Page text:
Thursday, September 15th, 2011...2:00 am

Who’s the villain?

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When Frankenstein dies, he says that his creation:

“Shewed unparalleled malignity and selfishness, in evil: he destroyed my friends; he devoted to destruction beings who possessed exquisite sensations, happiness, and wisdom” (239).

But didn’t the creature posses ‘exquisite sensations’ and wisdom as well? In two years of self-education he was able to master eloquent speech and learn to read. He possessed a full range of emotions, as well as empathy; when he first tells his story to Frankenstein the creature says that his emotions fluctuated based on the conditions of the cottage-dwellers he was watching.

If these offenses are enough to condemn the monster, they must be enough to condemn Frankenstein as well, who created the creature only to abandon him. As a creator, he should have the same responsibilities as a parent, and yet Frankenstein ignored the creature’s education, upbringing, and emotions. Even before the creature had thought to kill, Frankenstein abandoned him. Yes, he was initially afraid, but he never afterwards attempted to find the creature—not until Frankenstein was trying to kill him.

Frankenstein’s evils go far beyond his treatment of the creature. He allowed a girl he knew to be innocent to be executed in place of his creation. He let Justine take the blame for a ‘murderer’ he crafted simply because he thought he would be perceived as mad. He didn’t so much as explain the monster to Clerval or Elizabeth, but let his family try endlessly to assuage his misery, only to have them die with no idea of what strange beast was killing them or why.

Now add to this that Frankenstein refused to create a second monster (which would have saved many lives) because it would ‘be wrong.’ But how can he use morality to justify this, after already proving himself to be immoral? When he says that his “duties towards my fellow creatures had greater claims to my attention” what could be possibly mean (238)? Did he have no duty to Justine? Or what about to Elizabeth, who he married and placed in danger without so much as telling her that there was a creature intent on killing him and his friends?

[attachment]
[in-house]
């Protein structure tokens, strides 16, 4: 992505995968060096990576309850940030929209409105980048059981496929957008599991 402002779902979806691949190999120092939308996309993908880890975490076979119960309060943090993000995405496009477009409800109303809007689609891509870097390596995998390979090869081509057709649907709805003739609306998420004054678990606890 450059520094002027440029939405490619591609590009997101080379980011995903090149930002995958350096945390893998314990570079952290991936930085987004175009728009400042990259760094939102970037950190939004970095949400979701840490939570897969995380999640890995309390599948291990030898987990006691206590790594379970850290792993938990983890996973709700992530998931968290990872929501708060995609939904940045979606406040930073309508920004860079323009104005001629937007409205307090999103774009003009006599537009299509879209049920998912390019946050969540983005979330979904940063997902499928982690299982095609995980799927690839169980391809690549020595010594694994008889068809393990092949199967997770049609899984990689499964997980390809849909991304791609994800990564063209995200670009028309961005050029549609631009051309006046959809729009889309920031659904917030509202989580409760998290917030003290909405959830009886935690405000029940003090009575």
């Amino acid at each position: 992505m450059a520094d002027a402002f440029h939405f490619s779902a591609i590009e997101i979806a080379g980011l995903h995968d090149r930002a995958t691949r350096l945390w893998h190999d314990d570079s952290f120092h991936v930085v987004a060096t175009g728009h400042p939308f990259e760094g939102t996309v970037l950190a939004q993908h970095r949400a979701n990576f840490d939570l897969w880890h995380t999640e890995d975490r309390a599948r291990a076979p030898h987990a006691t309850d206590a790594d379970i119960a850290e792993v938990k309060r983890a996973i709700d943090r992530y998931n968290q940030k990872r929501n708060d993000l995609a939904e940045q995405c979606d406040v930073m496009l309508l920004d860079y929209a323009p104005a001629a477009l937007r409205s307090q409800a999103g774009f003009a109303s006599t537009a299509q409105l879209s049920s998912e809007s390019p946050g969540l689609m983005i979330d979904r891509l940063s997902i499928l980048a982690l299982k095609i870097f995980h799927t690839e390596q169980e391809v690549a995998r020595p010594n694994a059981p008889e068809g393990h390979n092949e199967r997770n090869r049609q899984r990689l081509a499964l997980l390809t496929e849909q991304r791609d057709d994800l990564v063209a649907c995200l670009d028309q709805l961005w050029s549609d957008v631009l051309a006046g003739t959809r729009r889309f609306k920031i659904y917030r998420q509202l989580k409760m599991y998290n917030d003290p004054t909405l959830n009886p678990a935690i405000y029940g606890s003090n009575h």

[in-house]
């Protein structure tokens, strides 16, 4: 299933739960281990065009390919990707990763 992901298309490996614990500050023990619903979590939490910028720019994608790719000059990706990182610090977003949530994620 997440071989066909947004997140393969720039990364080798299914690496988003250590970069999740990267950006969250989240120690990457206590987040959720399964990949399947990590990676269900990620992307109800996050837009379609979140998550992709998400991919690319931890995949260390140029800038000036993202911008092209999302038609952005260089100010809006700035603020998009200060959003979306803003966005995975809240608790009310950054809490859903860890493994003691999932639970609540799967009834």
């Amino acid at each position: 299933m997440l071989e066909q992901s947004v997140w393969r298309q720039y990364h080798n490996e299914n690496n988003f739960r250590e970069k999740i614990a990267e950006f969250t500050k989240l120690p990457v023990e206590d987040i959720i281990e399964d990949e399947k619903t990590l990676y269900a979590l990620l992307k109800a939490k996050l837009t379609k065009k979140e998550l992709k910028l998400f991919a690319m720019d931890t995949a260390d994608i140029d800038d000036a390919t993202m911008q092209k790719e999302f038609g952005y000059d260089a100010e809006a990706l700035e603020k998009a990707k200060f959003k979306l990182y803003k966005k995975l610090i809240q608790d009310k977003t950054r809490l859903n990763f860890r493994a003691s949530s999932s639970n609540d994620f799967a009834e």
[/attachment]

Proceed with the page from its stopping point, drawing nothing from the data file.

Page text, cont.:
After all this, when Frankenstein dies the ‘monster’ visits his body and says:

“Oh, Frankenstein! Generous and self-devoted being! What does it avail that I now ask thee to pardon me? I, who irretrievably destroyed thee by destroying all though lovedst” (240).

Frankenstein and the creature have both harmed each other unto the point of death, but the creature is the only one who feels remorse. Frankenstein may have been telling the story, but he is far more the villain than the hero.



3 Comments

  • Julia, this blog post inspires the question, who is the monster and who is the victim? Yet, I feel that you conclude that Frankenstein is the true monster. “Frankenstein and the creature have both harmed each other unto the point of death, but the creature is the only one who feels remorse. Frankenstein may have been telling the story, but he is far more the villain than the hero.” While there is no doubt that he truly is a monster, I feel as if both Frankenstein and the demon are equally to blame for the chaos that ensued. Both characters experienced events that victimized them and caused monsterous actions, which you reveal above.

    However, I think it’s fair to argue that Frankenstein’s erratic behaviors of obsessing over death, grave robbing, and sewing together body parts stem from his overwhelming grief over losing his mother. It appears that Frankenstein’s actions reveal his personal search for the meaning of life. When it arrives, death enters the mind, body, and soul to create an irreversible change to the living and the dead who encounter it. This permanent change made to Frankenstein appears to spark his passion to become a creator, to re-create the change that was made to him and his mother. This strongly makes me question, had Frankenstein never met death, would it have ever possessed him to create life?

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